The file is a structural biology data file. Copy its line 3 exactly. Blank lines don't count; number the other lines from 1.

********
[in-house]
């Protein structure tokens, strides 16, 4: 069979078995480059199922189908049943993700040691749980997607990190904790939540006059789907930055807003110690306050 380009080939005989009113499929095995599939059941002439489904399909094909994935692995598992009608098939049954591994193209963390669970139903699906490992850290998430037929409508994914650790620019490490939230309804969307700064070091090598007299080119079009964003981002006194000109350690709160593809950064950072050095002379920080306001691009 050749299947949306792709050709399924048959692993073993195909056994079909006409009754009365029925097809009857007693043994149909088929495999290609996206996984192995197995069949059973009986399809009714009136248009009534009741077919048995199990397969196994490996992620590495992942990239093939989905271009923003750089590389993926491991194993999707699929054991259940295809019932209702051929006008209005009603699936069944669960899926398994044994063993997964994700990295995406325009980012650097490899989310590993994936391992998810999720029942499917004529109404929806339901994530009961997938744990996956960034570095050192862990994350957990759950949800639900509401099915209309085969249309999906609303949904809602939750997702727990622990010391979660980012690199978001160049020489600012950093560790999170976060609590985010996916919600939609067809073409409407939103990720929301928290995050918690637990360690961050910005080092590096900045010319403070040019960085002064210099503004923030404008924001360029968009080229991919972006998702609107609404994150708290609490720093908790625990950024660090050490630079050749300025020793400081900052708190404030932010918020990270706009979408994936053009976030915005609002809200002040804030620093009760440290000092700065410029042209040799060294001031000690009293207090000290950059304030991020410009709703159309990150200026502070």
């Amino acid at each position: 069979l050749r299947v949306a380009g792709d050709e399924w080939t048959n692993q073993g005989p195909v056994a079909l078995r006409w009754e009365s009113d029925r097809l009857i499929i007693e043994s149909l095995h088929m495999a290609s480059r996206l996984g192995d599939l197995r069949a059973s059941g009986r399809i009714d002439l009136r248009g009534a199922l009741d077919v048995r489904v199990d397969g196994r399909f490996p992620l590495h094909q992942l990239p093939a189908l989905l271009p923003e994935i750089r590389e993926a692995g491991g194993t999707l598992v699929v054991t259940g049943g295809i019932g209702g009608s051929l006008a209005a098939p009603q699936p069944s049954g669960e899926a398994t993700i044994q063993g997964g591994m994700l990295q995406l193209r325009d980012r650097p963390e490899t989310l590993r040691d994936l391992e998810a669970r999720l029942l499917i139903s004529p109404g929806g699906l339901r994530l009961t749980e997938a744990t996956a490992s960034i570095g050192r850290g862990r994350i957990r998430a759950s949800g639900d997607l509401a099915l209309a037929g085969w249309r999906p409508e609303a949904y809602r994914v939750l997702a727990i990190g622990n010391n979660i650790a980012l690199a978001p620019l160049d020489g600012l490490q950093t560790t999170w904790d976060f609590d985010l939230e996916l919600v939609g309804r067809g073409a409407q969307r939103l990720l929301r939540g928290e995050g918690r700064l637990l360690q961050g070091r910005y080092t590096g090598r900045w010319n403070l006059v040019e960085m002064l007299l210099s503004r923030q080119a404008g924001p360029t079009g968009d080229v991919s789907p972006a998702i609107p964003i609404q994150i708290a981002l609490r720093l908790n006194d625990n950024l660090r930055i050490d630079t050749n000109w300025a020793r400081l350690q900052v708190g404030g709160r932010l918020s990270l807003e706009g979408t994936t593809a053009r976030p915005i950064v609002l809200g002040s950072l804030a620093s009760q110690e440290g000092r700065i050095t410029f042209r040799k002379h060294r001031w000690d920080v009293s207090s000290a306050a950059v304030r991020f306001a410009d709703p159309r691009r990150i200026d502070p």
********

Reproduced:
């Amino acid at each position: 069979l050749r299947v949306a380009g792709d050709e399924w080939t048959n692993q073993g005989p195909v056994a079909l078995r006409w009754e009365s009113d029925r097809l009857i499929i007693e043994s149909l095995h088929m495999a290609s480059r996206l996984g192995d599939l197995r069949a059973s059941g009986r399809i009714d002439l009136r248009g009534a199922l009741d077919v048995r489904v199990d397969g196994r399909f490996p992620l590495h094909q992942l990239p093939a189908l989905l271009p923003e994935i750089r590389e993926a692995g491991g194993t999707l598992v699929v054991t259940g049943g295809i019932g209702g009608s051929l006008a209005a098939p009603q699936p069944s049954g669960e899926a398994t993700i044994q063993g997964g591994m994700l990295q995406l193209r325009d980012r650097p963390e490899t989310l590993r040691d994936l391992e998810a669970r999720l029942l499917i139903s004529p109404g929806g699906l339901r994530l009961t749980e997938a744990t996956a490992s960034i570095g050192r850290g862990r994350i957990r998430a759950s949800g639900d997607l509401a099915l209309a037929g085969w249309r999906p409508e609303a949904y809602r994914v939750l997702a727990i990190g622990n010391n979660i650790a980012l690199a978001p620019l160049d020489g600012l490490q950093t560790t999170w904790d976060f609590d985010l939230e996916l919600v939609g309804r067809g073409a409407q969307r939103l990720l929301r939540g928290e995050g918690r700064l637990l360690q961050g070091r910005y080092t590096g090598r900045w010319n403070l006059v040019e960085m002064l007299l210099s503004r923030q080119a404008g924001p360029t079009g968009d080229v991919s789907p972006a998702i609107p964003i609404q994150i708290a981002l609490r720093l908790n006194d625990n950024l660090r930055i050490d630079t050749n000109w300025a020793r400081l350690q900052v708190g404030g709160r932010l918020s990270l807003e706009g979408t994936t593809a053009r976030p915005i950064v609002l809200g002040s950072l804030a620093s009760q110690e440290g000092r700065i050095t410029f042209r040799k002379h060294r001031w000690d920080v009293s207090s000290a306050a950059v304030r991020f306001a410009d709703p159309r691009r990150i200026d502070p």